Are UK registered designs set to become more popular?

Following the launch of its online digital service for applying for UK registered designs last year, the UK Intellectual Property Office (UK IPO) is proposing to pass on the associated cost savings to its users by significantly reducing official fees. This is welcome news, as it should save applicants who register designs in the UK time and money, particularly when filing multiple designs.

Recent research from the Design Council[1] has reiterated the value of design to the UK economy. According to the Design Council’s research, in 2013 the design economy generated £71.7bn in gross value added (GVA), which is 7.2 per cent of GVA.

Boosting UK economy

However, despite this strength in design, UK businesses have not obtained as many registered designs as they should. Hopefully, the UK IPO’s proposed official fee reduction, the UK’s joining the Hague Agreement for industrial designs in late 2016 and awareness-raising campaigns such as Beautiful IP will help to encourage more designers to protect their designs, which should, so the economic and political logic goes, benefit the UK economy.

A better choice for applicants

In the UK, applicants wishing to protect their designs in the UK have a choice: they can opt for a UK registered design or a Registered Community Design (RCD), which provides a unitary right covering the whole EU. Often, an RCD can appear to offer better value in terms of the cost for the geographic and economic size of market covered than a UK registered design. Time will tell, however, whether the new, lower UK IPO registered design fees will lead to a higher proportion of applicants opting for UK registered design protection.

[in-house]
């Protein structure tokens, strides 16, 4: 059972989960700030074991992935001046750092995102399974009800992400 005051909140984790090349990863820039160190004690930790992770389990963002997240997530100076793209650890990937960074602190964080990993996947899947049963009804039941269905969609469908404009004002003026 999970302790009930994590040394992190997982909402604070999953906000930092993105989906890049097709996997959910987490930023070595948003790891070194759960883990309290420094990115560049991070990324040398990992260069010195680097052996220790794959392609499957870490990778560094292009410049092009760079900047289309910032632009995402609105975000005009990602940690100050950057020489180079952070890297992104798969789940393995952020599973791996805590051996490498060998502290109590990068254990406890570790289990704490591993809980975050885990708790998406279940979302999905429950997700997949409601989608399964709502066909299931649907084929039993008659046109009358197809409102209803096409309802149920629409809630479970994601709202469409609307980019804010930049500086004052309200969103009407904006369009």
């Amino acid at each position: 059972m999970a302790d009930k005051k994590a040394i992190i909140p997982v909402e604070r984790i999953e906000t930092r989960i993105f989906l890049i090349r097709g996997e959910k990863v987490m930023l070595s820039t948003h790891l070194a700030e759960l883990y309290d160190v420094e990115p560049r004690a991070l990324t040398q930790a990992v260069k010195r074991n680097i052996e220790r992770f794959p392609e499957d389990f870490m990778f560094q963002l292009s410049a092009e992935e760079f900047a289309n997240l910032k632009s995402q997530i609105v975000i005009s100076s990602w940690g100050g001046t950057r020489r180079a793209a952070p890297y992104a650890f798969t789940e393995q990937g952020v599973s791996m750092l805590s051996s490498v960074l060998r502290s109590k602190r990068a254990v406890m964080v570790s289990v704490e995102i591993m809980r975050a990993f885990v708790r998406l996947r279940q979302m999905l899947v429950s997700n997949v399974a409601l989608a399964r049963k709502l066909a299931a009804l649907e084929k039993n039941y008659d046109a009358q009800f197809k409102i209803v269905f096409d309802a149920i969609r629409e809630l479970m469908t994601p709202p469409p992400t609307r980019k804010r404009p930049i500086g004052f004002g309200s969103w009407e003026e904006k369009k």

The old, paper-based UK registered designs filing service is being retained for now. However, the lower UK IPO official fees will not apply for registered design applications filed by this method.

The deadline for submitting comments in response to the UK IPO’s proposal for changes in registered design fees is 29 January 2016.

If you would like to discuss what the changes may mean for you, or registered designs in general, please feel free to contact Nicholas Braddon or your usual Barker Brettell attorney.

[1] Design Council (2015), The Design Economy. The value of design to the UK.